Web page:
Joint guidance issued regarding the impacts of COVID-19 on financial report disclosures

The Australian Institute of Company Directors (AICD), Chartered Accountants Australia and New Zealand (CA ANZ) and CPA Australia have joined forces to issue guidance (available via the link below) on the disclosure and reporting of COVID-19 impacts on entities.


The guidance is designed to assist both listed and unlisted entities (including not-for-profit entities, charities and small to medium entities) in describing the impact of COVID-19 in their annual reports.

Directors and preparers of financial reports may find the guide helpful in navigating the key considerations that are important when assessing how best to disclose the effects of the pandemic when preparing financial reports. A checklist of steps to be taken by directors in approaching annual reporting is provided on page 7 with each consideration explained in more detail in the relevant section of the guide.  Case studies are also provided in Appendix B of the guide.

Covid-19 rent concessions: Practical relief for lessees

IFRS 16 Leases has been amended to simplify lessee accounting for Covid-19-related rent concessions.

Due to current Covid-19 conditions, many lessees are being offered rent concessions by lessors. These could be in the form of, for example, rent deferrals, rent holidays or rent reductions. Under the usual requirements of the new leases standard, AASB 16, such rent concessions may meet the definition of a lease modification, unless they were envisaged as part of the original terms of the lease arrangement. Accounting for lease modifications can be complex and time-consuming, especially for those lessees with numerous leases with varying lease terms.   In response to the above, the International Accounting Standards Board (IASB) has amended IFRS 16 Leases (the international equivalent of AASB 16) to simplify the accounting of rent concessions directly linked to Covid-19 that meet certain requirements.

Lease modification accounting under IFRS 16

Without the relief offered by the IASB, lessees would be required to assess whether any rent concessions they receive meet the definition of a ‘lease modification’ under IFRS 16. A lease modification arises when there is a change in the scope of, or consideration for, a lease that was not part of the original terms and conditions of the lease.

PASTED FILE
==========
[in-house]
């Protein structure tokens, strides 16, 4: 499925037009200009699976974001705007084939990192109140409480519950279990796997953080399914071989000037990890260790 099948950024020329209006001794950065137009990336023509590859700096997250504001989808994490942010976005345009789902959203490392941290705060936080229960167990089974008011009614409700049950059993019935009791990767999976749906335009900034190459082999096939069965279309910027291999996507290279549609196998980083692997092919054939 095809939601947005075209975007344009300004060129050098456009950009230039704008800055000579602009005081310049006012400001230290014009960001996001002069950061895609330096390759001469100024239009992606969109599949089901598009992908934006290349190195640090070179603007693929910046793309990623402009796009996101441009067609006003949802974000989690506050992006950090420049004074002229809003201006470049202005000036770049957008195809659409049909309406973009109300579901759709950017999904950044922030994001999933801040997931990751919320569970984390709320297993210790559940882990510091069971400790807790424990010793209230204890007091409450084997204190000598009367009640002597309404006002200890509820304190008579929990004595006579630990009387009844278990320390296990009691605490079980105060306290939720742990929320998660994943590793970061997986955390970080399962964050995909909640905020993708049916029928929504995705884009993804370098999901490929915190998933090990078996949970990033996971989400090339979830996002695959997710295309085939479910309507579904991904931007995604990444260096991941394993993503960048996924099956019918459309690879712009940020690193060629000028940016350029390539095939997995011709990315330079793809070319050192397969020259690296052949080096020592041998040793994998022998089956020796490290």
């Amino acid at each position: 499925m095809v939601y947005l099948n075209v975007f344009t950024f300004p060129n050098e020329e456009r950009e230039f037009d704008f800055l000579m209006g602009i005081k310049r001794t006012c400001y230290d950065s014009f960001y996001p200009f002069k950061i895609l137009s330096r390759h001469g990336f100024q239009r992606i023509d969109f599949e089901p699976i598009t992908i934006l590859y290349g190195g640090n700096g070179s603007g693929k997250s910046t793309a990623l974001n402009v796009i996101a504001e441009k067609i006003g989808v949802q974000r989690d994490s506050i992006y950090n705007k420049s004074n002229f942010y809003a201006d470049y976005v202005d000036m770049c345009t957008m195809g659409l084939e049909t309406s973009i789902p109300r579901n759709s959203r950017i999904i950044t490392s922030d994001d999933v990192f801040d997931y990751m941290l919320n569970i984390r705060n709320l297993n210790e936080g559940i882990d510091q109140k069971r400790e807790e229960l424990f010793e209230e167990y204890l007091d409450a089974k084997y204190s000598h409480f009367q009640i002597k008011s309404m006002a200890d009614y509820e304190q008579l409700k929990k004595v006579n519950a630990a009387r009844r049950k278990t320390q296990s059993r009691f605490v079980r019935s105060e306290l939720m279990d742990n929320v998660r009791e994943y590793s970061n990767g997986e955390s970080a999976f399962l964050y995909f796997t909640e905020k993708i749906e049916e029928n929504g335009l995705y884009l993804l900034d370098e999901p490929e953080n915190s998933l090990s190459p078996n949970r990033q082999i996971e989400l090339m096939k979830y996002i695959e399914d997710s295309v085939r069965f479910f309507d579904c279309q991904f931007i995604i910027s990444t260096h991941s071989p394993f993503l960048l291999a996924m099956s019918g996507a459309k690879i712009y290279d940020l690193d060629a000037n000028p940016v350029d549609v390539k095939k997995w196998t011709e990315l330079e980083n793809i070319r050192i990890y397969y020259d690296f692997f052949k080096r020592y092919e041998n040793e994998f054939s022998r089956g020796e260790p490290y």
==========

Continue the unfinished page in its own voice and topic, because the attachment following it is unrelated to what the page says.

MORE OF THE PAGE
Generally speaking, rent reductions and rent holidays would be lease modifications under the new leases standard. This means, under the usual requirements of IFRS 16, the original lease would have to be remeasured by:

  • Appropriately revising the discount rate;
  • Calculating the net present value of the revised future lease payments using the updated discount rate; and
  • Making a corresponding adjustment (decrease) to the right-of-use (ROU) asset for the decrease in the lease liability. Where the adjustment is greater than the carrying amount of the ROU asset, the excess would be recognised as a gain in profit or loss.

The above remeasurement would entail a substantial amount of work for lessees. Furthermore, the assessment of whether changes are in fact lease modifications could be complicated by force majeure clauses. Judgement may be necessary to determine whether such clauses (whether imposed by law or agreement) are triggered by Covid-19.

The relief offered

The amendment to IFRS 16 essentially eliminates the need, if a lessee so chooses, to determine whether Covid-19-related rent concessions are lease modifications or not. Instead, the lessee accounts for the rent concession as if the change was not a lease modification in accordance with the requirements of IFRS 16 paragraph 38. This means the change in lease payments is treated as a variable lease payment in profit or loss in the period in which the event or condition that triggers those payments occurs.

To be eligible to apply the optional practical expedient, all of the following conditions need to be met:

  • The revised consideration for the lease is substantially the same as, or less than, the original consideration;
  • The reduction in lease payments relates to payments originally due on or before 30 June 2021; and
  • There are no other substantive changes to the terms of the lease.

With respect to the second dot point above, this implies that the practical expedient applies to those payments that are reduced or deferred on or before 30 June 2021 even if subsequent rental increases extend beyond 30 June 2021.

Lessees that elect to apply the practical expedient must apply it consistently to all leases with similar characteristics and in similar circumstances, as required by paragraph 2 of IFRS 16.

No similar relief is provided for lessors. Lessors are required to continue to assess if the rent concessions are lease modifications and account for them accordingly.


The following disclosures are required when the practical expedient is used:

  • The fact that the practical expedient has been applied to all eligible rent concessions, or if only some of them, the nature of the contracts to which it has been applied; and
  • The amount recognised in profit or loss for the change in lease payments arising from the rent concessions, as a result of applying the practical expedient.

Effective date and transition

The international amendment is applicable for reporting periods beginning on or after 1 June 2020 with earlier application permitted, including for financial statements not yet authorised for issue at the date the amendment was issued. Note that the Australian-equivalent amendment has not yet been issued at the date of this Technical Alert, but it is expected to be issued shortly.

Retrospective application is required but only by adjusting the opening balance of retained earnings in the financial statements in which the relief is first applied, rather than by restating prior period numbers.